SUMMARY OF THE INVENTION

One object of the present invention is to solve the problems existing in the prior art, and to provide a method for preparing a titanium dioxide sample which has a small size, narrow size distribution and is capable of being dispersed stably in a non-polar solvent.

As a result of intensive research by the present inventors, it is found that the object of the present invention can be achieved by a two-phase method; thereby the present invention is completed.

Thus, the present invention provides a method for preparing an organic ligand-capped titanium dioxide nanocrystal, wherein the method comprises steps of:

1) mixing a titanium source, an organic capping agent and an organic non-polar solvent, wherein the molar ratio of the organic capping agent:the titanium source:the organic non-polar solvent is 1000-1:1-10:1-10000; and

2) adding an aqueous alkaline substance solution into the mixture, wherein the molar ratio of the titanium source to the alkaline substance is 100-1:1-100, and the mixture reacts at a temperature of 25 to 280 C. under a pressure of normal pressure to 50 MPa for 0.5 to 240 hrs, thus a transparent sol containing the titanium dioxide nanocrystals is obtained,

wherein said titanium source is a C1-C4 alkyl titanate.

According to one aspect of the present invention, said organic capping agent is selected from trioctyl phosphine oxide or a C8-C18 organic carboxylic acid. Preferably, said organic capping agent is selected from oleic acid, tri-n-octyl phosphine oxide, decanoic acid, dodecanoic acid, tetradecanoic acid, hexadecanoic acid, octodecanoic acid or n-octanoic acid.

According to another aspect of the present invention, said C1-C10 alkyl titanate is selected from methyl titanate, ethyl titanate, n-propyl titanate, iso-propyl titanate or butyl titanate.

According to still another aspect of the present invention, said alkaline substance is selected from ammonium hydroxide, trimethylamine, triethylamine, tripropylamine, t-butylamine, tetramethyl ammonium hydroxide, tetraethyl ammonium hydroxide, tetra-iso-propyl ammonium hydroxide, tetrabutyl ammonium hydroxide, trimethylamine oxide, triethylamine oxide, tripropylamine oxide, tributylamine oxide, sodium hydroxide or potassium hydroxide.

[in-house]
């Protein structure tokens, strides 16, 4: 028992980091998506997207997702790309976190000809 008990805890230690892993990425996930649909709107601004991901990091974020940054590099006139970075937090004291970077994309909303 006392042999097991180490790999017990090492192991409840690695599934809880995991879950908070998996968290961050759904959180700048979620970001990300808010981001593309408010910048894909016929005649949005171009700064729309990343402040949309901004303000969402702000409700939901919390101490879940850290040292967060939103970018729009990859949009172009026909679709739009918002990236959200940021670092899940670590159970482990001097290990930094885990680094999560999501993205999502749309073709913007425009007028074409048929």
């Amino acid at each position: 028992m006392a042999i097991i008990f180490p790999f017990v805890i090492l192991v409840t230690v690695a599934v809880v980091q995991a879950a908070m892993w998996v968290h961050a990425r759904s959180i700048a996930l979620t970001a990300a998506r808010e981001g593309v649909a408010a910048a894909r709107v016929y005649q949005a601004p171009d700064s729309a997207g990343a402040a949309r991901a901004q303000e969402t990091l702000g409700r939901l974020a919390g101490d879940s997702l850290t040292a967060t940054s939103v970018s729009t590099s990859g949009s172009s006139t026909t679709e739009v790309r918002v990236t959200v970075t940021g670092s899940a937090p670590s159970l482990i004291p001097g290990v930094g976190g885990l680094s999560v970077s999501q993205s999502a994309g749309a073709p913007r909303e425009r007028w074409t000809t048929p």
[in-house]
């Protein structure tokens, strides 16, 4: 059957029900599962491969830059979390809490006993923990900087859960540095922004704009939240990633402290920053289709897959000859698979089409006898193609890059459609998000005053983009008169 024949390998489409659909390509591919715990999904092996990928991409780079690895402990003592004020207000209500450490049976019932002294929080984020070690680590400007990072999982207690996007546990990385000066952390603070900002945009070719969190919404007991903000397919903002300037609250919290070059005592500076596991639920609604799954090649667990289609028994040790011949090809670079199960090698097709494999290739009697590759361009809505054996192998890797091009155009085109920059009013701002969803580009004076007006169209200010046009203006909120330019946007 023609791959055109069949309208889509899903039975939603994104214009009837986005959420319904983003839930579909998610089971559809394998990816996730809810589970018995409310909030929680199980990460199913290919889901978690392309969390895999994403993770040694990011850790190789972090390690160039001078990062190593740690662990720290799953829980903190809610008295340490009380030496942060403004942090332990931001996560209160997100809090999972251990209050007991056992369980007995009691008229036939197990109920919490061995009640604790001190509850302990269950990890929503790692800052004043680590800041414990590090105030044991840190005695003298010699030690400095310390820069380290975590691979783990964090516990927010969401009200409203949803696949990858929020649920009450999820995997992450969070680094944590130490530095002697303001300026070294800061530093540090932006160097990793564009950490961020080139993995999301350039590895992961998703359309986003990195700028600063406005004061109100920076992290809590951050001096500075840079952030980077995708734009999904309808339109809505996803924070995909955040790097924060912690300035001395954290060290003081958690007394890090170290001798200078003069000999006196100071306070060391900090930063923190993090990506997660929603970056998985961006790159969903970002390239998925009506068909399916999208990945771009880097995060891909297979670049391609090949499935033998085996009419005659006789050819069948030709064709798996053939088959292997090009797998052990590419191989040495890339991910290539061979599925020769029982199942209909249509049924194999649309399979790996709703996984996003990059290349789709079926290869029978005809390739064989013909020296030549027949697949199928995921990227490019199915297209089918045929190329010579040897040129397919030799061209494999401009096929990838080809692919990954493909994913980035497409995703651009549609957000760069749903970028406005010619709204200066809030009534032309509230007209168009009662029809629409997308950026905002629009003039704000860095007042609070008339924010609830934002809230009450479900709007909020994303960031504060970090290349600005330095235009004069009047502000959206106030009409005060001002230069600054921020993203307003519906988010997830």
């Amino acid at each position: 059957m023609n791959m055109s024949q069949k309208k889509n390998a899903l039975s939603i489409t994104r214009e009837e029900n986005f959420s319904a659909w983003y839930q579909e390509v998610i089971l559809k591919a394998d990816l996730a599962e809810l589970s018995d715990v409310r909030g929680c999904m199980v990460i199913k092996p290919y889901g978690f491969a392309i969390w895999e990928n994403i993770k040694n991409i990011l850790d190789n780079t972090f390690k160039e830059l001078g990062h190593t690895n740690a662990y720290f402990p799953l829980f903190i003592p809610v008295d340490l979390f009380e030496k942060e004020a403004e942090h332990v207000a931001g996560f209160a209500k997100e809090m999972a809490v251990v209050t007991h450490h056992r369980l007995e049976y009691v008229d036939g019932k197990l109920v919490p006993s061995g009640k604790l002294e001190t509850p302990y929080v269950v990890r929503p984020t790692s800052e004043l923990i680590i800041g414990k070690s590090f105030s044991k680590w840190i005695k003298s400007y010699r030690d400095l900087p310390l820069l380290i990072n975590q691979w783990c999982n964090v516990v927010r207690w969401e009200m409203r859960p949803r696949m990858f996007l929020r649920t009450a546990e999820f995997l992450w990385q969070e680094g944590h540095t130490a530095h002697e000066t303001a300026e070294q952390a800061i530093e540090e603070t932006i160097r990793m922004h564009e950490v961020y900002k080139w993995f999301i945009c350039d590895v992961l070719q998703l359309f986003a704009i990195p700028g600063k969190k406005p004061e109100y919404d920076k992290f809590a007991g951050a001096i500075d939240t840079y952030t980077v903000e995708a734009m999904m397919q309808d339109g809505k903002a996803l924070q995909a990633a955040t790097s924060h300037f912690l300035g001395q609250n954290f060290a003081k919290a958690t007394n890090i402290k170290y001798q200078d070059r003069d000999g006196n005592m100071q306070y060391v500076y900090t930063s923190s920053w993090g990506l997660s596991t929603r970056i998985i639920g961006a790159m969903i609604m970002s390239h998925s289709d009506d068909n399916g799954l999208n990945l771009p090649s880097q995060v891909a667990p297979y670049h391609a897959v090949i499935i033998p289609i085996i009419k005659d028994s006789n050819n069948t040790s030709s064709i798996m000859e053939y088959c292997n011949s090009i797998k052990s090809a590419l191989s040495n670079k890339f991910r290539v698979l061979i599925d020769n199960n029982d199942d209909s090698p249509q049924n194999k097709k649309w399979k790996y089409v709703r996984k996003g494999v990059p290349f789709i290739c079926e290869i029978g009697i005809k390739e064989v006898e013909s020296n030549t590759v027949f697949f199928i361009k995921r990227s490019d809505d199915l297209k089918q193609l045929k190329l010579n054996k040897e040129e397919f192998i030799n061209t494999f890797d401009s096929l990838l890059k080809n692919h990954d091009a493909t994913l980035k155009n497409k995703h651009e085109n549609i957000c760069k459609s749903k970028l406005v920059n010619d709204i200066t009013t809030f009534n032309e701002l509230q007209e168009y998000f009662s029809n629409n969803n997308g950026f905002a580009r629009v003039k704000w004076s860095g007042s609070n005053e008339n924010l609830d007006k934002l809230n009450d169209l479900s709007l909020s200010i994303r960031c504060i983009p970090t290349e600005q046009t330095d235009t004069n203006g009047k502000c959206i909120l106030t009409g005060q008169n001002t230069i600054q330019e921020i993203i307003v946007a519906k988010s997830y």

According to another aspect of the present invention, said organic non-polar solvent is selected from benzene, toluene, xylene, n-hexane or n-heptane.

According to still another aspect of the present invention, the concentration of said alkaline substance is 0.0001M-1M.

According to another aspect of the present invention, the particle diameters of said titanium dioxide nanocrystals are 1-20 nm.

With the advantage of two-phase preparing method of the present invention, a solution of titanium source in an organic non-polar solvent is reacted with an aqueous alkaline substance solution under an ambient pressure or a high pressure, titanium dioxide nanocrystals form nuclei and grow at the interface, while they are capped with the organic capping agent. The resultant titanium dioxide nanocrystals can be dispersed stably in an organic non-polar solvent. On one hand, the defects of a traditional single phase preparing method such as high reaction temperature, long reaction time, and difficulties in preparing titanium dioxide nanocrystals with small sizes have been overcome, meanwhile the nano-particles prepared by the method of the present invention exhibit a narrow size distribution, and can be dispersed stably in an organic non-polar solvent. On the other hand, the sizes of titanium dioxide nanocrystals are controlled effectively.

The titanium dioxide nanocrystals prepared by the method according to the present invention have small particle diameters, narrow size distribution, and can be dispersed stably in a non-polar solvent, thereby it solves the problem that titanium dioxide nanocrystals are difficult to processing during its application. The whole preparing process of the material has the features of mild reaction conditions and is a simpler and easier method, and has a short preparation period, thereby facilitating the industrialization.

BRIEF DESCRIPTION OF THE DRAWINGS

FIG. 1A is a TEM image of oleic acid (OA)-capped TiO2 nanocrystals prepared in Example 1.